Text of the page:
for abc.net.au on March 17, 2011
A vegetarian couple on the Greek island of Crete have been barred from adopting a child because of doubts about their diet, a local social welfare official said.
The decision was taken because the would-be adoptive parents, who have gone to court to overturn it, eat no meat or fish and officials feared this regimen would be applied to the child as well.
"We asked the University of Crete medical school on the issue and they said the child's diet must include meat, fish, etc," the head of the city's welfare services, Spyros Epitropakis, said.
"We do not discriminate but we were obliged to check this out. The issue is now in the hands of the judicial authorities," he added.
The university expert whose recommendation was used by the welfare services to reject the application has labelled the affair "unreasonable".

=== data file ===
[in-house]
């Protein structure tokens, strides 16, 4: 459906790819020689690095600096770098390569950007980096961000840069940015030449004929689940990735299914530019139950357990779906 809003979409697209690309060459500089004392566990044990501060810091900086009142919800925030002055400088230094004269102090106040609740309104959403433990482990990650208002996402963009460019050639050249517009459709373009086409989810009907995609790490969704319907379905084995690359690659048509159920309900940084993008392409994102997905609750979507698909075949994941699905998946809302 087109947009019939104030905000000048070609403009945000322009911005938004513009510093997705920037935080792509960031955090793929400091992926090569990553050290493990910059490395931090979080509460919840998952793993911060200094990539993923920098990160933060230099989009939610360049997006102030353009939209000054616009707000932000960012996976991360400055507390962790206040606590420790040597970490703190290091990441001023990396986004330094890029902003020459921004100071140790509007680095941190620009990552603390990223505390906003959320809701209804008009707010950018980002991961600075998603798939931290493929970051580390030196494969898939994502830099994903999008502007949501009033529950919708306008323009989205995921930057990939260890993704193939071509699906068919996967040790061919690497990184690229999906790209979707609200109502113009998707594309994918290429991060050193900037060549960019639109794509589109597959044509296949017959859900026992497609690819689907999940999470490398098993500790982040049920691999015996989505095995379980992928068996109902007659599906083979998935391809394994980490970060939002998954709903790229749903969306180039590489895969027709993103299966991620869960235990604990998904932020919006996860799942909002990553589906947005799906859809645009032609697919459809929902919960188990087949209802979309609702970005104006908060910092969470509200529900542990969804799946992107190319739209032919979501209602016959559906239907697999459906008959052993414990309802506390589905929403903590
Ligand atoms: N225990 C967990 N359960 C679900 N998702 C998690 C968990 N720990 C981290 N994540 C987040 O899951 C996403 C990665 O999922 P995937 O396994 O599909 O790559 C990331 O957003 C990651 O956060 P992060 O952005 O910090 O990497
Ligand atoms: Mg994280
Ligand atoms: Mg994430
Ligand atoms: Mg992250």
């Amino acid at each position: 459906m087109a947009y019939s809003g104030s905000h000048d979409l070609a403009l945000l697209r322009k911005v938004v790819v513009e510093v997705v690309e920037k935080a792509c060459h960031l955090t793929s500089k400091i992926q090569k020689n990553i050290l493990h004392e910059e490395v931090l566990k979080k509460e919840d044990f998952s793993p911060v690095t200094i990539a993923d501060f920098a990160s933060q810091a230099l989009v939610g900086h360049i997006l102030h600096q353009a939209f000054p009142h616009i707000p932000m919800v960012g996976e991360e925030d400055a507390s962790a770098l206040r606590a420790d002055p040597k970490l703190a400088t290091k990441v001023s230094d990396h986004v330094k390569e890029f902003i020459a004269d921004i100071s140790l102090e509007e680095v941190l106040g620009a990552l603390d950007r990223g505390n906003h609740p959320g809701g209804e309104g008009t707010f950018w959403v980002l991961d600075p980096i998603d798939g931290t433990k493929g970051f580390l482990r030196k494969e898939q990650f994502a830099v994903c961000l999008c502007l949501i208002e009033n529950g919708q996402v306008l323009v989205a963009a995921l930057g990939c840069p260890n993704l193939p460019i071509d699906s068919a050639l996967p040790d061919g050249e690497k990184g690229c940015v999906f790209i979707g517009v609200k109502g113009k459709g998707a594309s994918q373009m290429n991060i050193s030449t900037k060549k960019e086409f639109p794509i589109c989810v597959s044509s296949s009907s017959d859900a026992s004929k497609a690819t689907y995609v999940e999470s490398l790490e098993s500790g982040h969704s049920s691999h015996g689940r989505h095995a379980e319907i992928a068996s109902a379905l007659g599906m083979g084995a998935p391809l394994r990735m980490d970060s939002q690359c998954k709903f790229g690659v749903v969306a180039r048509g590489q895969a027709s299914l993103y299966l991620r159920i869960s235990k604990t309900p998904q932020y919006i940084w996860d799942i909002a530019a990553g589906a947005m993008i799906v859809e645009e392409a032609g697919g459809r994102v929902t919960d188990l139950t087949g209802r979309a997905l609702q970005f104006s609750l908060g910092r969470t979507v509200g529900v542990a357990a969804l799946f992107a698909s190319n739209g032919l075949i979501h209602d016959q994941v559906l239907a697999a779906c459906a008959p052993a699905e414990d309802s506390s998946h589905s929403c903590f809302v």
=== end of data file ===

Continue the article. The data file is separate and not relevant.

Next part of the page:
"It's unreasonable not to be given the child for being vegetarian," said Antonis Kafatos, a paediatrician and nutrition researcher.
"A child needs to eat fish, seafood and dairy products among other things, without meat being essential. But if the family has no intention of imposing its diet habits on the child, I don't see where the problem is," he said.
The case is to be examined on March 16 on ABC.
Greece has one of the lowest birth rates in the European Union. Strict procedures covering adoption in the country often force couples to seek other options, such as adopting children sold by migrant gangs.